Writing isn’t brain surgery, but it’s rare when someone adept at the latter is also so accomplished at the former. Searching for meaning and purpose in his life, Kalanithi pursued a doctorate in literature and had felt certain that he wouldn’t enter the field of medicine, in which his father and other members of his family excelled. “But I couldn’t let go of the question,” he writes, after realizing that his goals “didn’t quite fit in an English department.” “Where did biology, morality, literature and philosophy intersect?” So he decided to set aside his doctoral dissertation and belatedly prepare for medical school, which “would allow me a chance to find answers that are not in books, to find a different sort of sublime, to forge relationships with the suffering, and to keep following the question of what makes human life meaningful, even in the face of death and decay.” The author’s empathy undoubtedly made him an exceptional doctor, and the precision of his prose—as well as the moral purpose underscoring it—suggests that he could have written a good book on any subject he chose. Part of what makes this book so essential is the fact that it was written under a death sentence following the diagnosis that upended his life, just as he was preparing to end his residency and attract offers at the top of his profession. Kalanithi learned he might have 10 years to live or perhaps five. Should he return to neurosurgery (he could and did), or should he write (he also did)? Should he and his wife have a baby? They did, eight months before he died, which was less than two years after the original diagnosis. “The fact of death is unsettling,” he understates. “Yet there is no other way to live.”A moving meditation on mortality by a gifted writer whose dual perspectives of physician and patient provide a singular clarity.
Pub Date: Jan. 19, 2016
Page Count: 248
Publisher: Random House
Review Posted Online: Sept. 29, 2015
Kirkus Reviews Issue: Oct. 15, 2015
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Occasionally wonky but overall a good case for how the dismal science can make the world less—well, dismal.
“Quality of life means more than just consumption”: Two MIT economists urge that a smarter, more politically aware economics be brought to bear on social issues.
It’s no secret, write Banerjee and Duflo (co-authors: Poor Economics: A Radical Rethinking of the Way To Fight Global Poverty, 2011), that “we seem to have fallen on hard times.” Immigration, trade, inequality, and taxation problems present themselves daily, and they seem to be intractable. Economics can be put to use in figuring out these big-issue questions. Data can be adduced, for example, to answer the question of whether immigration tends to suppress wages. The answer: “There is no evidence low-skilled migration to rich countries drives wage and employment down for the natives.” In fact, it opens up opportunities for those natives by freeing them to look for better work. The problem becomes thornier when it comes to the matter of free trade; as the authors observe, “left-behind people live in left-behind places,” which explains why regional poverty descended on Appalachia when so many manufacturing jobs left for China in the age of globalism, leaving behind not just left-behind people but also people ripe for exploitation by nationalist politicians. The authors add, interestingly, that the same thing occurred in parts of Germany, Spain, and Norway that fell victim to the “China shock.” In what they call a “slightly technical aside,” they build a case for addressing trade issues not with trade wars but with consumption taxes: “It makes no sense to ask agricultural workers to lose their jobs just so steelworkers can keep theirs, which is what tariffs accomplish.” Policymakers might want to consider such counsel, especially when it is coupled with the observation that free trade benefits workers in poor countries but punishes workers in rich ones.Occasionally wonky but overall a good case for how the dismal science can make the world less—well, dismal.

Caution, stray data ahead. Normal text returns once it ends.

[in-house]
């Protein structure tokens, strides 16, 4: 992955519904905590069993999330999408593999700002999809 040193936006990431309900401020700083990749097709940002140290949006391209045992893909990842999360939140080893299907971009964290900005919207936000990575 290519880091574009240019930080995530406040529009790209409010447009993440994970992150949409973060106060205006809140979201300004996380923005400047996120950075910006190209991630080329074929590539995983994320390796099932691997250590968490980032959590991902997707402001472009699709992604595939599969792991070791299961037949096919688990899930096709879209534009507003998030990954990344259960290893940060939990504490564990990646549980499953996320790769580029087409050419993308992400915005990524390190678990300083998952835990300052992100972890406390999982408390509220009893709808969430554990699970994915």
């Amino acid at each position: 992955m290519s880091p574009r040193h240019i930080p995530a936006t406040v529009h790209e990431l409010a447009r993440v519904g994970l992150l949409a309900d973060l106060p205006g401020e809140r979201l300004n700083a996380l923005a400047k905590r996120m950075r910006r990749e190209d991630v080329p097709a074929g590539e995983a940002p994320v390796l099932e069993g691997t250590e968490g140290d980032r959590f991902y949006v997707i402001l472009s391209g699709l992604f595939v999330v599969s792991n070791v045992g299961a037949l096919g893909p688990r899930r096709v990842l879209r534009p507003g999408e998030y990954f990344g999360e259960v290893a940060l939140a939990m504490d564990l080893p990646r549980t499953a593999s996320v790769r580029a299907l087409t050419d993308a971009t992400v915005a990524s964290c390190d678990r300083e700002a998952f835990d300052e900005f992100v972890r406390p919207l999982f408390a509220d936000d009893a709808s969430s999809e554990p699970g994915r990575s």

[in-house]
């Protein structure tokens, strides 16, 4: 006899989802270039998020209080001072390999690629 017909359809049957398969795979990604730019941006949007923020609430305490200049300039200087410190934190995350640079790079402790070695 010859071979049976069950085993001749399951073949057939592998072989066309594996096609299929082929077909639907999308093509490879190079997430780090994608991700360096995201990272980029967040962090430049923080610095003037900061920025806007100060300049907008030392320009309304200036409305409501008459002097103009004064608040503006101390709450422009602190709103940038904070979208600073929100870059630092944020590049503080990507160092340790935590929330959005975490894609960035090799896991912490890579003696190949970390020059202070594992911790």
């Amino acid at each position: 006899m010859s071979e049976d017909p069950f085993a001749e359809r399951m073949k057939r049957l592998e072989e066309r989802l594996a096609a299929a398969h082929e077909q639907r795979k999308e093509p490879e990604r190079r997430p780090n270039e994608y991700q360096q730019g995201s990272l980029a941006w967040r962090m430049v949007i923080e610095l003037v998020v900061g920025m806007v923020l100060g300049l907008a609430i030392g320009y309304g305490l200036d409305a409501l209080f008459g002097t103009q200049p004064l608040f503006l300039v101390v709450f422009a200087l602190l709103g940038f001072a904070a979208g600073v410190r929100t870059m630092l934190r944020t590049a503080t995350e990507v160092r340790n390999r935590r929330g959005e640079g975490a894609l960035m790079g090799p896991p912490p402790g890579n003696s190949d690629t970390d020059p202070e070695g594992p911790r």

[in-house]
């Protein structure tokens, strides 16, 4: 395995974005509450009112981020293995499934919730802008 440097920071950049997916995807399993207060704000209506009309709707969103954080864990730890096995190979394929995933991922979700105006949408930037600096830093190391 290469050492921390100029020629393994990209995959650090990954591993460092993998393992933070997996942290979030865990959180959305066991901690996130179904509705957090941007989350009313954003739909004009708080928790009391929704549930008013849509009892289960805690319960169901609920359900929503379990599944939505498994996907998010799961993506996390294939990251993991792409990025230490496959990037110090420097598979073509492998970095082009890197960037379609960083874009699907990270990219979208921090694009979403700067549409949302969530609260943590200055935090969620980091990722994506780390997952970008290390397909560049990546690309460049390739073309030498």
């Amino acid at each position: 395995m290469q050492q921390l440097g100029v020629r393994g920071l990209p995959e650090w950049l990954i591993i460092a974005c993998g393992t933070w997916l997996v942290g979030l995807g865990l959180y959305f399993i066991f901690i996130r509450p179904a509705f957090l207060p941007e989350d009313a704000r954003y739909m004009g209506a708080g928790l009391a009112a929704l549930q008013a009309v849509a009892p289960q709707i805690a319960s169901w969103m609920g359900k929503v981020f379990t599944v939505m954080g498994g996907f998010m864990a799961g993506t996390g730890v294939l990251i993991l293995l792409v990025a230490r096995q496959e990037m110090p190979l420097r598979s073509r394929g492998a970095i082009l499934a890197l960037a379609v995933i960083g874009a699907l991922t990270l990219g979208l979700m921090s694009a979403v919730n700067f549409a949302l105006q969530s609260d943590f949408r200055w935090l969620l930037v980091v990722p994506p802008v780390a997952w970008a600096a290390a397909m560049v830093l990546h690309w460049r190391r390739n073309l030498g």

Pub Date: Nov. 12, 2019
Page Count: 432
Review Posted Online: Aug. 28, 2019
Kirkus Reviews Issue: Sept. 15, 2019